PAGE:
I could not agree with this more. And am so grateful that you wrote about it!
    xox

  2. BigLittleWolf Says:

    This is so tricky, and more culturally ingrained than we realize. I was of the “half-an-eye” on the kids parenting variety; my ex was of the “no-eye-at-all” sort, which I considered ridiculous, but it was the way he was raised, and not in the US.

    As for free play, I am not of the “free range” variety. I am all too aware that the world is more dangerous than it was a generation ago, with variations depending on location. But I do believe that our hovering constantly is detrimental. That sense that if we aren’t participating that we are deficient in our parenting.

    I chalk some of that up to the “be present” movement (which irks me), and a slow encroachment of subtle narcissism in our parenting styles that makes it all about us, even as we operate under the guise of it being about them.

    I don’t feel as though I’m expressing this clearly (rough night). Netting it out: kids need time to be kids, parents need to be watchful, we don’t need to take our sense of self from involvement in their free play.

    Interesting post, as always.

  3. Gale Says:

    BLW – I think you raise an interesting point about the “slow encroachment of subtle narcissism in our parenting that makes it all about us.” Perhaps this is a key underlier to my hypothesis. Because we want to feel righteous as parents we are inclined to hover even when we know it’s not good for our kids? May well be. Thanks for the comment.

  4. TheKitchenWitch Says:

    Mama used to say, “bordeom is the path to invention.” Maybe she was right or maybe she just needed an excuse for our mayhem. I’m not sure.

  5. Laura H. Says:

    I’ve commented here about free play before too, so I don’t want to get too much back on my soap box. As parents we let our 2 children engage in free play and often times we play with them in a way that is not directed by us. I love seeing what they choose to do like snuggle, dance, create a play, read a book, build a house for a caterpillar, make up a song, build a fort, etc. I think it is easier to settle into free play when you have more than one child (so Gale you should give yourself a little break here). When we just had our daughter, I felt guilt if I let her play by herself so I could read a book and so she didn’t have many chances to play alone at our house. But it’s easier for our family now that we have 2 children who engage in free play together.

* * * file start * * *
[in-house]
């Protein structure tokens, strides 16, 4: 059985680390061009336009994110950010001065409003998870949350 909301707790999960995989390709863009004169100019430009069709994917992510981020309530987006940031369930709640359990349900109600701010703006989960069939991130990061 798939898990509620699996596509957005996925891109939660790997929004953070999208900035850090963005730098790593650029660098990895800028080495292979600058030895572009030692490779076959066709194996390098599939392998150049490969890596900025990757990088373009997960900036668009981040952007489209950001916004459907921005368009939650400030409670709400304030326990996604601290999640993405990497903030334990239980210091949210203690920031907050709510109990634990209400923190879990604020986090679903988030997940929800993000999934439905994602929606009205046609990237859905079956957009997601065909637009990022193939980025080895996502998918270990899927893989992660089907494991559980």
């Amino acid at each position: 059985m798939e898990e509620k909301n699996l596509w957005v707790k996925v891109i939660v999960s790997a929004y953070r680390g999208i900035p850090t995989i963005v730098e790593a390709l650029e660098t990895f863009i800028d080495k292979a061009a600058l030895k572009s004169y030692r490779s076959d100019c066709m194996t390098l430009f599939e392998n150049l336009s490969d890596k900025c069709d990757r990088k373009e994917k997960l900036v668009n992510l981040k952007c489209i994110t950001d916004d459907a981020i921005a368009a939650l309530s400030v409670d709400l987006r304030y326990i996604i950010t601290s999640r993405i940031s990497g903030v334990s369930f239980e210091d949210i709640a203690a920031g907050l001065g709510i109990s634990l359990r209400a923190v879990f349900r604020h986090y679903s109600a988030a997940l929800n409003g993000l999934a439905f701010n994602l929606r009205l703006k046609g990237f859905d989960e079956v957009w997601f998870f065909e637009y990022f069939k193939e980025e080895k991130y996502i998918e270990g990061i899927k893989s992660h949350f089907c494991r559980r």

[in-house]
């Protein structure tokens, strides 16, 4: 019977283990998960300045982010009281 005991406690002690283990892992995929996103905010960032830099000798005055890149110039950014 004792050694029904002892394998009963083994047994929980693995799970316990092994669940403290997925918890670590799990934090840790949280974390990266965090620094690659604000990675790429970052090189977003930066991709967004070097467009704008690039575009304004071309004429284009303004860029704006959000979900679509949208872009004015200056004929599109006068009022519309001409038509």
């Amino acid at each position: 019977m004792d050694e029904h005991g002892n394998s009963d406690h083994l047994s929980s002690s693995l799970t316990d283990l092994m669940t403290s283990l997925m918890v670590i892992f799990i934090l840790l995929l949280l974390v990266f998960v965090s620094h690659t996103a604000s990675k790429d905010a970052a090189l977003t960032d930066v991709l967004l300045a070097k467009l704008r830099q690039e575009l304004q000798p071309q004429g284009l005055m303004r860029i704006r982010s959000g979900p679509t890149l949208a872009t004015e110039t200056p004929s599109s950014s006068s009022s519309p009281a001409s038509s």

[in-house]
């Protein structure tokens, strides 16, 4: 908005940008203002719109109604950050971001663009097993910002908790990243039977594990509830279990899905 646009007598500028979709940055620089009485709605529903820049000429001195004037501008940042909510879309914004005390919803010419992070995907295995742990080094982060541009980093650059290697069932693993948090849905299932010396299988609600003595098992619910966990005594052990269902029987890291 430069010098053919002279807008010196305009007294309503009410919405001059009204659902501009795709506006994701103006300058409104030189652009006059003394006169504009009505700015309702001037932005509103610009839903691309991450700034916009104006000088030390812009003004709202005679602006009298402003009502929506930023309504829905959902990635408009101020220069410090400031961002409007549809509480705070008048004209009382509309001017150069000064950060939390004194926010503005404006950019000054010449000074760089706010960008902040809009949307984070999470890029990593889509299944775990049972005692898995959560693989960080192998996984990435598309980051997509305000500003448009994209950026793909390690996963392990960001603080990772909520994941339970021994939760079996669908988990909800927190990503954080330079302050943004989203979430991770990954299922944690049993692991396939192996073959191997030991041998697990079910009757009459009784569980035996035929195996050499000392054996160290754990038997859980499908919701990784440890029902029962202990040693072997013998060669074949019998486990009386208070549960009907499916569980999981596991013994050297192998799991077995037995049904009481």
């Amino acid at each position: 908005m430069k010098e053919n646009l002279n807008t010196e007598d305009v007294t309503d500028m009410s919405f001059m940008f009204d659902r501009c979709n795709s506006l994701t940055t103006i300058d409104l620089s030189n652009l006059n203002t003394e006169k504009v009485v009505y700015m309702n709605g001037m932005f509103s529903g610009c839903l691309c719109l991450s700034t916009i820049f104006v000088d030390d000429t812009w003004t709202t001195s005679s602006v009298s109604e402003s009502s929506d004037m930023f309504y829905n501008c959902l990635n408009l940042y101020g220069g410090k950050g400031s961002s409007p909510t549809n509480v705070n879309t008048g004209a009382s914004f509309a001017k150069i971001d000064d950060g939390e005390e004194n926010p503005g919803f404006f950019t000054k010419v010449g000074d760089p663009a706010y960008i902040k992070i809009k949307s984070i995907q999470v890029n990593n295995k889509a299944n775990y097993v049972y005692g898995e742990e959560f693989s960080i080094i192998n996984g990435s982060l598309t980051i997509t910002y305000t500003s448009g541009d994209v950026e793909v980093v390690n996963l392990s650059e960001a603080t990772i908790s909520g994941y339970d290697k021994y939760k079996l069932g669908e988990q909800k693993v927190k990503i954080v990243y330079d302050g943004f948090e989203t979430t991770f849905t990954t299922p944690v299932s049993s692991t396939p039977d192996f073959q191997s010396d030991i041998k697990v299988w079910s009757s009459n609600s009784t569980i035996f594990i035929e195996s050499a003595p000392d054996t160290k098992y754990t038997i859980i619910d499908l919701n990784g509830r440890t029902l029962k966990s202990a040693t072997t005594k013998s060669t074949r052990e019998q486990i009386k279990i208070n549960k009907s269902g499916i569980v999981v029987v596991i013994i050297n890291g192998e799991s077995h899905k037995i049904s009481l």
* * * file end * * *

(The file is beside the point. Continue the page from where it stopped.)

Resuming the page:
I think it has been known for quite some time that free play is important – especially for young children. Most widely-accepted educational philosophies for young children are child-centered and play-centered. I think the key is for parents to educate themselves about free play. Choose a preschool that is child-centered and play-centered and that supports the school-home connection so that these practices are easily carried forward into your home. We want our children to succeed, so perhaps it is easy to fall for the preschool that says they’ll teach your child to read before kindergarten. But what I’ve found is that learning through play teaches children to be creative and to be lovers of learning – characteristics that will stick with them their entire lives.
    While elementary schools and beyond have so much to teach that they often have limited free play time, one of the character education lessons that is taught at my daughter’s school is to be proactive – you’re in charge. If you are bored, find something to do and don’t expect a parent or adult (or TV or video games) to entertain you.
    And finally, I’d like to interject that somehow everytime you write a parenting post on which I comment, I always end up talking about my kids’ schools. I think this is because we use two schools that have very strong school-home connections. I’m not trying to get off topic and talk about school, but I think what school does and what we do in our home are so parallel that it just happens. Sorry for that Gale!

  6. Gale Says:

    Laura H – No need to apologize. I think that schools play a big role in this too. And factoring the issue of play into our decisions about our kids’ schools is important.